"The perils of cold-solving a cryptic definition clue!"
"We hope the paper sticks to grids that do not need so much cold-solving."
Common expressions in any crossword forum. If the term 'cold-solving' has perplexed you before, read on to understand what it means.
To 'cold-solve' a clue is to derive its answer without help from crossing answers in the grid. When you start with the first entry into the crossword grid, or when you run an eye over all the clues deducing the answers mentally, you are cold-solving.
"How many clues in this crossword did you solve cold?" can be a way to estimate the puzzle's difficulty. It can also be a marker of the solver's skill.
In theory, it should be possible for every clue in a standard cryptic crossword to get cold-solved since a good cryptic clue is expected have an unambiguous answer. The same does not hold for a quick crossword clue – a quick clue might lead to more than one answer and checking plays an important role in determining which one fits into the grid.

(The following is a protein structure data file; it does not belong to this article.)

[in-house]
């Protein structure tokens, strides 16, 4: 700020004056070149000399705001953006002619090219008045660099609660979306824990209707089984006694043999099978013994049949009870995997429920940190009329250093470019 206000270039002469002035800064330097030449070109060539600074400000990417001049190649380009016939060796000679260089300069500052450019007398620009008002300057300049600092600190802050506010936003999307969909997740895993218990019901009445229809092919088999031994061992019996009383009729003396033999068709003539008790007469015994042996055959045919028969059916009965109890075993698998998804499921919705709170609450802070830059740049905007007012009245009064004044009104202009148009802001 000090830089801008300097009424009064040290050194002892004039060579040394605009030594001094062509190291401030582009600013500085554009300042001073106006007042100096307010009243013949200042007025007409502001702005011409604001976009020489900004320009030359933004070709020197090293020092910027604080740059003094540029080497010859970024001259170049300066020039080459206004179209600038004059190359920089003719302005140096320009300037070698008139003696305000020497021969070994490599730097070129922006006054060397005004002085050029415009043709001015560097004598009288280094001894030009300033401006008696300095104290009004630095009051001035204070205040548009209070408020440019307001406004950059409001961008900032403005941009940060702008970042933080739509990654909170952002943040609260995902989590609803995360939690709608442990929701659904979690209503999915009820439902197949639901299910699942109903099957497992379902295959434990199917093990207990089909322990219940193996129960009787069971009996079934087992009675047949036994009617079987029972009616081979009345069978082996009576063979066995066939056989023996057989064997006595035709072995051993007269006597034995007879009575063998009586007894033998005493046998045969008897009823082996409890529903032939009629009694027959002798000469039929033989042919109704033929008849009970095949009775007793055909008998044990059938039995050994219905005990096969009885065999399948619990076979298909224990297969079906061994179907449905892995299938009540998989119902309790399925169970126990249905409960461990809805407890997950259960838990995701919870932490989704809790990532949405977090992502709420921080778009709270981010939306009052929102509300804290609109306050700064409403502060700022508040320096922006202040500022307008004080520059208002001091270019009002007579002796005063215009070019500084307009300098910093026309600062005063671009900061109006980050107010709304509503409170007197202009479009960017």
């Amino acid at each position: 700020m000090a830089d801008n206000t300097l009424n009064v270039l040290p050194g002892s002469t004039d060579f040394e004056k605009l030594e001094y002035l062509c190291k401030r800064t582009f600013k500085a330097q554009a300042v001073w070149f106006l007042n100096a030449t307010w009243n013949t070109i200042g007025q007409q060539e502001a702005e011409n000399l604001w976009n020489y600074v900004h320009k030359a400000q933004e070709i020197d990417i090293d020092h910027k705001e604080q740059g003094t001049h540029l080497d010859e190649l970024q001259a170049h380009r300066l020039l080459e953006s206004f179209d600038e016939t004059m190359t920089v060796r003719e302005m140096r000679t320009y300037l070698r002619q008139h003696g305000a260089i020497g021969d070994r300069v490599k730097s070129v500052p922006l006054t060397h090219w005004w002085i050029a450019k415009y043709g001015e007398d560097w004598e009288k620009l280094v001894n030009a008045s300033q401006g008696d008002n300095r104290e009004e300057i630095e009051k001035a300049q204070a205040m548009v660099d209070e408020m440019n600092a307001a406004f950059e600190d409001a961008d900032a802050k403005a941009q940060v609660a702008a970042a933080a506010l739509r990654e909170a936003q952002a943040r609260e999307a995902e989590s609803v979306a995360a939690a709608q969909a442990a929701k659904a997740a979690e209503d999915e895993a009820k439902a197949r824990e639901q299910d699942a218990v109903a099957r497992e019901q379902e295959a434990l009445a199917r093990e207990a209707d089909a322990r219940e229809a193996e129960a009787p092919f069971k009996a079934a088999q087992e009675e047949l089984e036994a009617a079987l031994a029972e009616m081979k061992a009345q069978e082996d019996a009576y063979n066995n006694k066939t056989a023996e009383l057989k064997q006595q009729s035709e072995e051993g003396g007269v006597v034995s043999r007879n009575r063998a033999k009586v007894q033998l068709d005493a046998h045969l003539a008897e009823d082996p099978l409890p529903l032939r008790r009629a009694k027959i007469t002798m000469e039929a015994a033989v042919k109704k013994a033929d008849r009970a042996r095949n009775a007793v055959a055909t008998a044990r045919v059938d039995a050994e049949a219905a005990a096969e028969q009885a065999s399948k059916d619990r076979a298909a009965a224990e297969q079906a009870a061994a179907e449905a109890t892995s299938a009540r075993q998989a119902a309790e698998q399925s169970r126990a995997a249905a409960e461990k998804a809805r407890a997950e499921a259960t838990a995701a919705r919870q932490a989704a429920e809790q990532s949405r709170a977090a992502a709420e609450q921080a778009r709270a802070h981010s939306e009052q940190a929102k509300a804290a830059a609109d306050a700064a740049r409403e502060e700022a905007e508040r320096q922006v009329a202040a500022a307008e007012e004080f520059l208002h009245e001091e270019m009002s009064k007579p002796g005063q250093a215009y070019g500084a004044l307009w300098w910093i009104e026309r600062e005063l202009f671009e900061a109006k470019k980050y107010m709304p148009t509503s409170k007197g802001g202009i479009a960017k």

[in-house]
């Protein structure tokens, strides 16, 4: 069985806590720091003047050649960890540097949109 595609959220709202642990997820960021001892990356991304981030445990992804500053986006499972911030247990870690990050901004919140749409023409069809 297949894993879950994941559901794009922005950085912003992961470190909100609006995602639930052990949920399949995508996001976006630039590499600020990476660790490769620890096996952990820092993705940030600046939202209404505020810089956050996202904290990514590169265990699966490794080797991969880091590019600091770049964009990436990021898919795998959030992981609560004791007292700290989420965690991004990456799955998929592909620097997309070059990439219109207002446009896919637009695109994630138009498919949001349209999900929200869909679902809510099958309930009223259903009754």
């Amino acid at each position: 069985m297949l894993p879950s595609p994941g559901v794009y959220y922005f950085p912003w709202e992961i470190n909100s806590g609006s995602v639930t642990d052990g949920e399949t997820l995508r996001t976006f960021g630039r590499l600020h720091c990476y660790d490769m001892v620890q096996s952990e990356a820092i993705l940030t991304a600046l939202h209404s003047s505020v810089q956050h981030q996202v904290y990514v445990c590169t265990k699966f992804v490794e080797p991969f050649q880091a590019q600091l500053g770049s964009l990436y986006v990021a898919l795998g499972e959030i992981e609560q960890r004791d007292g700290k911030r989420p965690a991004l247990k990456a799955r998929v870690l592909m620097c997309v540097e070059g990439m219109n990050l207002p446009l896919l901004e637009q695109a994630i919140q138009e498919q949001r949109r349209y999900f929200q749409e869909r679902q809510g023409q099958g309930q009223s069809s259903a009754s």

Some hard cryptic puzzles such as the Listener and Azed introduce additional complexity like deliberate misprints in answers, no word lengths, etc. Cold-solving acquires greater significance in such puzzles, as the point at which a solver can start to make entries in the grid depends on a subset of clues that have been cold-solved.
[We'll take a closer look at one such type of crossword in the next post.]
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